The FENX and The Autobots: Thoughts on Transformers: Dark of the Moon *minor spoilers ahead*

Posted: July 9, 2011 in Uncategorized
Tags: , , , , , , , , , , , ,

“Autobots wage their battle to destroy the evil forces of the Decepticons” – Transformers Theme

Those words, familiar to many a Transformer fan for nearly three decades, have never rung as true as they do in the case of the new Transformers movie, Transformer: Dark of the Moon. Of the three films, this is by far the darkest and most intense and the war between the Autobots and the tyranny of the Decepticons comes home in a big way. The last installment in the franchise was a disappointment and there was no doubt it had fallen from the great heights of the first film (even if I liked it more than most folks did). This movie redeems the franchise on many levels.

The film opens with vivid and fantastic scenes from the final days of the war on the Transformers’s home planet of Cybertron, detailing a failed mission that, if successful, would have allowed the Autobots to prevail against the Decepticons. The mission focuses on a secret ship that crash lands on Earth’s moon and NASA detects it. This sets off the “Space Race” between the United States and the Soviet Union in the 1960’s in an attempt to discover what happened. History goes forth, Neil Armstrong and Buzz Aldrin arrive on the moon on Apollo 11, but really to embark on a secret mission, wherein they discover the crashed Autobot vessel and special pods. Fast forward to present day and Sam Whitwicky is a recent college graduate living in DC with his girlfriend Carly (long gone is Megan Fox and her character) who previously worked at the British Embassy and now manages a car collection for a character played by Patrick Dempsey who functions as a foil for Sam on multiple levels. Sam is struggling to find both a job and himself, not understanding why after helping to discover the Transformers and save the world (twice) he can’t make something of himself; as Sam says “I just want to matter”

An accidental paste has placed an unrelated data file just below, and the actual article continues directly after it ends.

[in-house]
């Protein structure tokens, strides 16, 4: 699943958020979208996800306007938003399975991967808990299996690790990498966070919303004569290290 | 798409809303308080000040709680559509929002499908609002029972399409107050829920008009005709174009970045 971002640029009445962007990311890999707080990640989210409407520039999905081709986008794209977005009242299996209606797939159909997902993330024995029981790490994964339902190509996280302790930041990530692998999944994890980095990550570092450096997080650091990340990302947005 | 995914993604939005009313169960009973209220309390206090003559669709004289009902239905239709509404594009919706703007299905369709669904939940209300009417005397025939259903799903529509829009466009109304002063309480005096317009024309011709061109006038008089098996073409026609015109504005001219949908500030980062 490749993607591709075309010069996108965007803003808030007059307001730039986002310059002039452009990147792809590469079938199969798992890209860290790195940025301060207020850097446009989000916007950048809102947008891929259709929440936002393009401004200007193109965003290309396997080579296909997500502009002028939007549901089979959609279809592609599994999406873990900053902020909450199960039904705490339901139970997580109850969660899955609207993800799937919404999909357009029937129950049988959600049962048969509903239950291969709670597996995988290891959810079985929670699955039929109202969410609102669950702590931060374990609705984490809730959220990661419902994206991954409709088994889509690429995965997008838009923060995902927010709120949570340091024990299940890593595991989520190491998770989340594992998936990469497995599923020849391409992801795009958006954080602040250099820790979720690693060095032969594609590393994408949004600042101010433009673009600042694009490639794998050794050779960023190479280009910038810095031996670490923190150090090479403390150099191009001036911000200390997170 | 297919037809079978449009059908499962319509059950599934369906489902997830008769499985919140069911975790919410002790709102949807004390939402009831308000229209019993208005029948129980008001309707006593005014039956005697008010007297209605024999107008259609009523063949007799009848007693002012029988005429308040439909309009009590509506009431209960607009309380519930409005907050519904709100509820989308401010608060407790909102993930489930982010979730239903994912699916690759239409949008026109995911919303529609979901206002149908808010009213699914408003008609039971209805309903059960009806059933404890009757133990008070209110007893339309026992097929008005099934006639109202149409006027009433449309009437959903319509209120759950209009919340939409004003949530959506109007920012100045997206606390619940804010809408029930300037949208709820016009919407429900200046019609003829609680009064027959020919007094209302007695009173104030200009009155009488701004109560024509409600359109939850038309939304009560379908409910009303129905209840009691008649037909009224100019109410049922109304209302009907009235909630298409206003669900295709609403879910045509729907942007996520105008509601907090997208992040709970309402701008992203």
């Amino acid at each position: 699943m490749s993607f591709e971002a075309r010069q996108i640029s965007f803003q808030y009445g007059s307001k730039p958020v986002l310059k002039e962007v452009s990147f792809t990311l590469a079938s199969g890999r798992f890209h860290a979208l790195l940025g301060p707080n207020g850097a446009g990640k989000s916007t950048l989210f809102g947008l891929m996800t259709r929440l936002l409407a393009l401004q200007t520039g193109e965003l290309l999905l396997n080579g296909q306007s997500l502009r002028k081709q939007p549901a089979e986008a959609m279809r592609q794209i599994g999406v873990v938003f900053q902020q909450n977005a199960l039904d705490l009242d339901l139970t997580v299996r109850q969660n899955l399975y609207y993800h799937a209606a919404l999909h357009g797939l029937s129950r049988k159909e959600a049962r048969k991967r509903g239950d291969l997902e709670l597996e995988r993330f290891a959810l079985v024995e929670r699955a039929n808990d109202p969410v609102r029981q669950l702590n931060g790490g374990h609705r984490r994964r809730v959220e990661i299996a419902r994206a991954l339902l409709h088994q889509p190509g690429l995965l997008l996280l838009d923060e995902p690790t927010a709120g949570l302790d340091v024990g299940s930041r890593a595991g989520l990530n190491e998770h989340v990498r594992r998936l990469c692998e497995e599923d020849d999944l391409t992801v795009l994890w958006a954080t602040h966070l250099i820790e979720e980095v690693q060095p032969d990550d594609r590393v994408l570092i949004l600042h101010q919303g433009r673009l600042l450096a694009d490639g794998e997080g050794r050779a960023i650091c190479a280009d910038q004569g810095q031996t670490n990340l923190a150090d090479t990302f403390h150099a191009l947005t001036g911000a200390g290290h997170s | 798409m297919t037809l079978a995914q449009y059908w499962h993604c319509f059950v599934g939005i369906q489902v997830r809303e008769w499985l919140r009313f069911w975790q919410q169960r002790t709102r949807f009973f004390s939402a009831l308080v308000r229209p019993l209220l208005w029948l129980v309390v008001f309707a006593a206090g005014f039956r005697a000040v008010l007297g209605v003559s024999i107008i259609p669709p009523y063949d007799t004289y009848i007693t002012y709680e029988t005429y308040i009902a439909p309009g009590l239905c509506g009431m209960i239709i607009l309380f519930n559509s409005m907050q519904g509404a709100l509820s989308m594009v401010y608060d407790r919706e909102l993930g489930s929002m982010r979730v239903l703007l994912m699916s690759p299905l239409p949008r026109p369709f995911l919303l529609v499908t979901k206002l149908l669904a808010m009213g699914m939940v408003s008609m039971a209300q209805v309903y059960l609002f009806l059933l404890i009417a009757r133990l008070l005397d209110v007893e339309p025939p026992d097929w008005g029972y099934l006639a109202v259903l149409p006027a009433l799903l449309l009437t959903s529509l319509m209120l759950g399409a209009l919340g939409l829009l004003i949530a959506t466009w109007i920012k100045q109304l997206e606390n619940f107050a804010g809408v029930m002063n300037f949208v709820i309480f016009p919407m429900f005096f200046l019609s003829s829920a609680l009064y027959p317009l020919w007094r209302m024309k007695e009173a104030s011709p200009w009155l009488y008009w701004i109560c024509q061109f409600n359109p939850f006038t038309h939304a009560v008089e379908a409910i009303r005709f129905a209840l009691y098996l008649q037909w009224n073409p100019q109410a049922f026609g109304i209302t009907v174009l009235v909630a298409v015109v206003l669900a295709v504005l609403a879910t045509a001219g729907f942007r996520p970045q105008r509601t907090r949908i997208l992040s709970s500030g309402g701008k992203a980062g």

The Autobots are now working with the United States Spec. Ops. to quell conflicts around the world. During a secret mission to Chernobyl in Russia, the Autobots come across two nasty Decepticon baddies known as Shockwave (to whom Megatron entrusts Cybertron in the original cartoon from the 80’s) and Laserbeak, both on missions in Russia related to the moon crash. Meanwhile, Decepticon leader Megatron is in exile in Africa with his minions Starscream and Soundwave (now in vehicle form instead of the satellite from Transformers 2 and also the keeper of Laserbeak, much like Ravage – the panther – was his minion in Transformers 2). Once the Autobots learn of the existence of the crashed ship on the moon, from the real-life Buzz Aldrin, (Optimus berates the Obama Administration for their silence) and the survival of it’s captain – Sentinel Prime, the leader of the Autobots before Optimus – they travel to the moon to retrieve and revive him. With Sentinel revived, the movie really kicks into high gear and the remainder is a intense experience filled with heroes, villains, dark moments, and massive destruction that does not let up.